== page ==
— T.W., New York
In May 2009, the SEC approved revisions to the Form U4, which now requires reporting allegations of sales practices violations against registered persons even where the registered person is not a named party. (See FINRA Notice to Members 09-23). Formerly, firms were not required to report an alleged sales practice violation against a broker unless he or she had also been named as a defendant or respondent in the lawsuit or arbitration (as opposed to merely being named in the body of the complaint). As you've learned, the problem with this is that, unless your brokerage firm wants to continue fighting on your behalf, there is no way for you to intercede and seek judicial or arbitral relief. Only the actual parties to a case can ask for relief from the arbitrators or judge. However, last April FINRA requested comment on some proposed new expungement procedures for reps in your situation. It's anticipated that FINRA will finalize these procedures soon and provide some mechanism for reps in your situation to get some relief. (See FINRA Notice to Members 12-18.)
In addition to having my Series 7, I also have an insurance license. Awhile back, I recommended that a client of mine purchase some life insurance. He originally told me that he didn't have any life insurance. As it turns out, he did have a rather substantial policy through his employer as part of his retirement package. My client sold a significant part of his securities portfolio, unbeknownst to me, to pay for the insurance I recommended. Had he asked me, I would not have recommended he sell his investments to fund the insurance, especially if I'd known he already had a policy. He's now making noises about my "unsuitable recommendations." What do you think my exposure is?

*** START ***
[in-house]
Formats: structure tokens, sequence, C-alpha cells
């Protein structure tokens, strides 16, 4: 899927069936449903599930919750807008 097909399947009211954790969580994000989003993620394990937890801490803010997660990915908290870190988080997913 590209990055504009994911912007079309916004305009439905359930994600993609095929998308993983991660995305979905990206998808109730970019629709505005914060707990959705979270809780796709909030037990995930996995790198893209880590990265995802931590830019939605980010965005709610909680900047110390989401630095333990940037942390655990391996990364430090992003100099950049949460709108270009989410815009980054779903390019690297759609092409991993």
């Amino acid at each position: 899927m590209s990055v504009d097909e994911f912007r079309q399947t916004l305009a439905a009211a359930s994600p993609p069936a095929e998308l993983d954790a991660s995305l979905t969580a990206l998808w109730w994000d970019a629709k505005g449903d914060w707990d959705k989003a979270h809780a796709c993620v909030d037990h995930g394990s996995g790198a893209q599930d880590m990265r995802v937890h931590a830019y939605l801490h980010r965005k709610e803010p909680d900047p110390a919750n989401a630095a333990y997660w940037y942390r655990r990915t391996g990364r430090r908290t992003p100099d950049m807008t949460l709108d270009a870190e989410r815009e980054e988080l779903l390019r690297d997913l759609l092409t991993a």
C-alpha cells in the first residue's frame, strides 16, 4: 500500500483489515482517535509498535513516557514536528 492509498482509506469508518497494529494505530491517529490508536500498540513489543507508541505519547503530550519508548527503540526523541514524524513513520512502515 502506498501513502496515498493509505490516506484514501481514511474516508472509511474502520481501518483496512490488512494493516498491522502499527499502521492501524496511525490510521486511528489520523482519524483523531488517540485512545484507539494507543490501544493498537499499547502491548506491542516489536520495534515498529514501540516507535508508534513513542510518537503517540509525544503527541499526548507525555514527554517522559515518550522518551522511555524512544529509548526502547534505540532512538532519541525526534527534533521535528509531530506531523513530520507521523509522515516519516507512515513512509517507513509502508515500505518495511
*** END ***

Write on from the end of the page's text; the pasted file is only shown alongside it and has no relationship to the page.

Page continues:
— H.B., Illinois
In November 2010, the SEC approved the new FINRA suitability rule, Rule 2111, which became effective on July 9, 2012. In December 2012, FINRA issued Notice to Members 12-55, which provided additional guidance on the rule. More specifically, NTM 12-55 says that the new suitability rule covers recommendations of investment strategies involving both securities and nonsecurity investments. However, when your recommendation does not refer to a security, the suitability rule is not applicable. NTM 12-55 says that the "rule would not apply, for instance, if a registered representative recommends a nonsecurity investment as part of an outside business activity and the customer separately decides on his or her own to liquidate securities positions and apply the proceeds toward the recommended nonsecurity investment." Essentially, FINRA is saying that if you recommend a nonsecurity insurance product, you have no suitability obligation to the client. But if the client asks you what securities to sell to fund the purchase, then you do have a suitability obligation, but only as to the recommendations regarding the sales of the securities. While in this particular instance I come down squarely on your side, since the client didn't tell you about the other policy he had, I don't think the typical client in these situations can be expected to split hairs the way that FINRA does. I think these sorts of circumstances argue in favor of a fiduciary standard applicable to broker-dealers and registered reps.
Alan J. Foxman is an attorney with the law offices of Rita G. Dew, P.A.
and a senior consultant with National Compliance Services, Inc.
in Delray Beach, Fla. He can be contacted at: this email address.